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An umbilical hernia occurs when part of the intestine protrudes through the umbilical opening in the abdominal muscles. Umbilical hernias are common and typically harmless.
They are most common in infants, but they can affect adults as well. In an infant, an umbilical hernia may be especially evident when the infant cries, causing the baby’s bellybutton to protrude.
An umbilical hernia appears as a painless lump in or near the navel (belly button).
It may get bigger when laughing, coughing, crying or going to the toilet and may shrink when relaxing or lying down. In many cases, the umbilical hernia goes back in and the muscles reseal before the child’s first birthday. Umbilical hernias can also develop in adults. Without treatment, the hernia will probably get worse over time.
This umbilical hernia can affect patients at any age. It can be managed by reducing your risk factors. Please discuss with your doctor for further information.
An umbilical hernia creates a soft swelling or bulge near the navel (umbilicus). If your baby has an umbilical hernia, you may notice the bulge only when he or she cries, coughs or strains. The bulge may disappear when your baby is calm or lies on his or her back.
Umbilical hernias in children are usually painless. Adults can get umbilical hernias as well. The symptoms are the same — a swelling or bulge near the navel area that can be very painful. Umbilical hernias that appear during adulthood may cause abdominal discomfort.
There may be some symptoms not listed above. If you have any concerns about a symptom, please consult your doctor.
You should contact your doctor immediately if you have any of the following:
If you have any signs or symptoms listed above or have any questions, please consult with your doctor. Everyone’s body acts differently. It is always best to discuss with your doctor what is best for your situation.
During pregnancy, the umbilical cord passes through a small opening in the baby’s abdominal muscles. The opening normally closes just after birth.
If the muscles don’t join together completely in the midline of the abdomen, this weakness in the abdominal wall may cause an umbilical hernia at birth or later in life. An umbilical hernia can develop when fatty tissue or a part of the bowel pokes through into an area near the navel.
In adults, too much abdominal pressure can cause an umbilical hernia. Possible causes in adults include:
Umbilical hernias are most common in infants — especially premature babies and those with low birth weights. Black infants appear to have a slightly increased risk of umbilical hernias. The condition affects boys and girls equally.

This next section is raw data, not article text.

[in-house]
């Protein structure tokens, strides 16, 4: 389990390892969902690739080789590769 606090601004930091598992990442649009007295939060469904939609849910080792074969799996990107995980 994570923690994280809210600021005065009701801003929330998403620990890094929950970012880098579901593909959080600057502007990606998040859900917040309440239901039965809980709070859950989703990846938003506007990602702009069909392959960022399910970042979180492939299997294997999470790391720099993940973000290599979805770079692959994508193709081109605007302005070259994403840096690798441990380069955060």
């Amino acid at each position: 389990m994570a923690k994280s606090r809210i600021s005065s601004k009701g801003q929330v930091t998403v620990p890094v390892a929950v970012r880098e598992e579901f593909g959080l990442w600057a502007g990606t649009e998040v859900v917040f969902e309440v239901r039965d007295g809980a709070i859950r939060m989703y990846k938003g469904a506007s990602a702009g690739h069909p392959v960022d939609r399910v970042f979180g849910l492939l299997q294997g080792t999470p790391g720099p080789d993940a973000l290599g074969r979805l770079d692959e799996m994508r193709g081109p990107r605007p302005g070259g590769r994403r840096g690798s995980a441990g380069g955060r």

For adults, the risk factors include:
The information provided is not a substitute for any medical advice. ALWAYS consult with your doctor for more information.
How is umbilical hernia diagnosed?
A doctor will perform a physical exam to determine if an infant or adult has an umbilical hernia. The doctor will take a look if the hernia can be pushed back into the abdominal cavity (reducible). They will also examine the baby or adult to determine if the umbilical cord is trapped, or incarcerated. This is a serious complication because the trapped part of the intestine may be deprived of a blood supply.
Your doctor may take an X-ray or perform an ultrasound on the stomach area to ensure that there are no complications. They may order blood tests to look for infections, especially if the intestine is blocked or incarcerated.
Most umbilical hernias in babies close on their own by age 1 or 2. Your doctor may even be able to push the bulge back into the abdomen during a physical exam. Don’t try this on your own, however. Although some people claim a hernia can be fixed by taping a coin down over the bulge, this “fix” doesn’t help and germs may accumulate under the tape, causing infection.
For children, surgery is typically reserved for umbilical hernias that:
For adults, surgery is typically recommended to avoid possible complications — especially if the umbilical hernia gets bigger or becomes painful.
During surgery, a small incision is made at the base of the bellybutton. The herniated tissue is returned to the abdominal cavity, and the opening in the abdominal wall is stitched closed. In adults, surgeons often use mesh to help strengthen the abdominal wall.
Read more: Viral gastroenteritis
What are some lifestyle changes or home remedies that can help me manage umbilical hernia?
The following lifestyles and home remedies might help you cope with umbilical hernia: